VS2008, .NET 2, VB.NET, XP ...

I have a Windows form, with a WebBrowser control and a Close button, which just does a Me.Close. The form's cancel button is set to the Close button, so that I can hit ESC to close the form.

I set the DocumentText property of the WebBrowser control in the load event, and the HTML displays.

Running the application from Visual Studio, if I click the Close button, the form closes with no error.

If I hit the ESC button I get

RaceOnRCWCleanup was detected Message: An attempt has been made to free an RCW that is in use. The RCW is in use on the active thread or another thread. Attempting to free an in-use RCW can cause corruption or data loss.

If I run the app outside VS, I get no error.

Any ideas a) why the error, and b) how to prevent or suppress it?

Many thanks in advance.

1 Answer 1


It is not an error, it is a warning. Produced by a Managed Debugging Assistant (MDA), an extension to the debugger for managed code, that thinks it is seeing something going wrong in your code. The shoe fits. You are using an RCW, WebBrowser is an COM control. You are killing off the RCW, you are closing your form. The MDA steps in because it thinks it is seeing the web browser in use and it getting killed before the request is completed. That would normally only make sense if you are using a thread in your code.

Are you? If not, don't lose any sleep over it. COM uses reference counting, notorious for not being able to resolve circular references.

Okay, I got a repro for this, enabled by the comments. Yes, this is triggered by the form's CancelButton property or the button's DialogResult property. This happens when the WB has the focus, it sees the Escape key press. Part of the ActiveX plumbing is to tell the container about it so it can respond to keystrokes that should have a side-effect. Shortcut keystrokes, Tab, Enter. And Escape. If the button then closes the form, the debugger sees the WB getting disposed while there are active stack frames from the RCW code on the stack. The danger is that this might cause a crash when the called code returns since the COM component got released, it isn't uncommon.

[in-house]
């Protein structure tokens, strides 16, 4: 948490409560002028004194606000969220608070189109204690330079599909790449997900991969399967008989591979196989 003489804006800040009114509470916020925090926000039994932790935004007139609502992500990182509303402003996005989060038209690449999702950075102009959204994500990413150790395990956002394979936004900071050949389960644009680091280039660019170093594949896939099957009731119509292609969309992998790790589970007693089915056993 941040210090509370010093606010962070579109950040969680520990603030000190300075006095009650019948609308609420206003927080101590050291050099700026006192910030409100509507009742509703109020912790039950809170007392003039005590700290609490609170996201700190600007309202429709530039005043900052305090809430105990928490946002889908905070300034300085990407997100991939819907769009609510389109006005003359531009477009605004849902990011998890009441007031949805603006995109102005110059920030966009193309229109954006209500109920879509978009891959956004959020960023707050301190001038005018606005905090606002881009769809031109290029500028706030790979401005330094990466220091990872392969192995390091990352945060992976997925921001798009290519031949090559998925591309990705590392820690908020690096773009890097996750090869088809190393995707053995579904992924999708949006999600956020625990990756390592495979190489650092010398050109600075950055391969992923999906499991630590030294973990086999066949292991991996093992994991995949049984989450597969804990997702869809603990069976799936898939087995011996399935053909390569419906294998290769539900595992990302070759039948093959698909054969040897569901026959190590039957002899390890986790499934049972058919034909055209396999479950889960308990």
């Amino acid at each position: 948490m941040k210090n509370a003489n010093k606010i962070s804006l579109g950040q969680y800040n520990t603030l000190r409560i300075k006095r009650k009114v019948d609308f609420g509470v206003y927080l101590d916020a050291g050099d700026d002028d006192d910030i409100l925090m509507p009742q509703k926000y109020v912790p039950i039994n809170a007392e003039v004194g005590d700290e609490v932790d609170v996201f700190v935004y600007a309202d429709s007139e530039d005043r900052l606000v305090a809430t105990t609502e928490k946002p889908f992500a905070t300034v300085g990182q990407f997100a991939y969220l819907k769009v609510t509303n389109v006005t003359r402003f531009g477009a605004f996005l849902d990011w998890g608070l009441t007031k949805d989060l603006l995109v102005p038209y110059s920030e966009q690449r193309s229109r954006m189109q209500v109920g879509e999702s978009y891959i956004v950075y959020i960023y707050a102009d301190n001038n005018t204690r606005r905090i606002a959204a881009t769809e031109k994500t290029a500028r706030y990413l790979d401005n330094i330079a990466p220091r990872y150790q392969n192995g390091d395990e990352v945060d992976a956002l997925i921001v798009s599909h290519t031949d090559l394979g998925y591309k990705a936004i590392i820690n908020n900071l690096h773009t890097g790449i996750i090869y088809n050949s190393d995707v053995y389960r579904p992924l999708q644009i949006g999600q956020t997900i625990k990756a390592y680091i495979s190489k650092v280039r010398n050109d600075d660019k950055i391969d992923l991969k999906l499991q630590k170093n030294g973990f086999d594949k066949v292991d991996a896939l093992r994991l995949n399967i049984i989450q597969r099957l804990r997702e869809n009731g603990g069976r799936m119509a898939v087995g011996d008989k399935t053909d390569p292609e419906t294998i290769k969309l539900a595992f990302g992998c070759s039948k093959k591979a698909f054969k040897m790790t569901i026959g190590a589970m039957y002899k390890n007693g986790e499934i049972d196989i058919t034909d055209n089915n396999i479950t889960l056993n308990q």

Seeing this crash is pretty unlikely, but I can imagine that this could bomb when the finalizer thread runs just before the button's Click event returns. The workaround for the MDA and the potential crash is to delay closing the form until after the ActiveX code stops running. Elegantly done with Control.BeginInvoke(). Like this:

    private void CancelButton_Click(object sender, EventArgs e) {
        this.BeginInvoke((MethodInvoker)delegate { this.Close(); });
  • 2
    No, it's all happening on the foreground thread. It's not the fact that it's happening at all that bothers me - there are ways of switching them off in VS. It's the fact that if the Close event handler is invoked by clicking the Close button, it doesn't happen, but if the same handler is invoked by hitting ESC (since the Close button is the form's Cancel button property), it does. Why the difference?
    – ChrisA
    Dec 10, 2009 at 9:17
  • 2
    I'm seeing this exact scenario.. it isn't a problem for me, because I WANT to close the form with the webBrowser on it. I would like to understand why there is a difference between pressing ESC and clicking the 'X'.
    – mpeterson
    Feb 19, 2010 at 23:07
  • 1
    @chris, @mpeterson - got a repro and a solution, post updated. Dec 30, 2010 at 19:03
  • great stuff, thanks very much. I've implemented a very similar code fragment in VB, and it works a treat.
    – ChrisA
    Dec 30, 2010 at 20:59
  • 1
    Figured it out -- MDA can be configured from the "Exceptions" dialog (Ctrl+D,E by default), but by default you can't uncheck this guy, the option is grayed out. Once you go into your debugger properties and disable "Just my code" it give you the option to disable this guy. Sep 11, 2014 at 20:42

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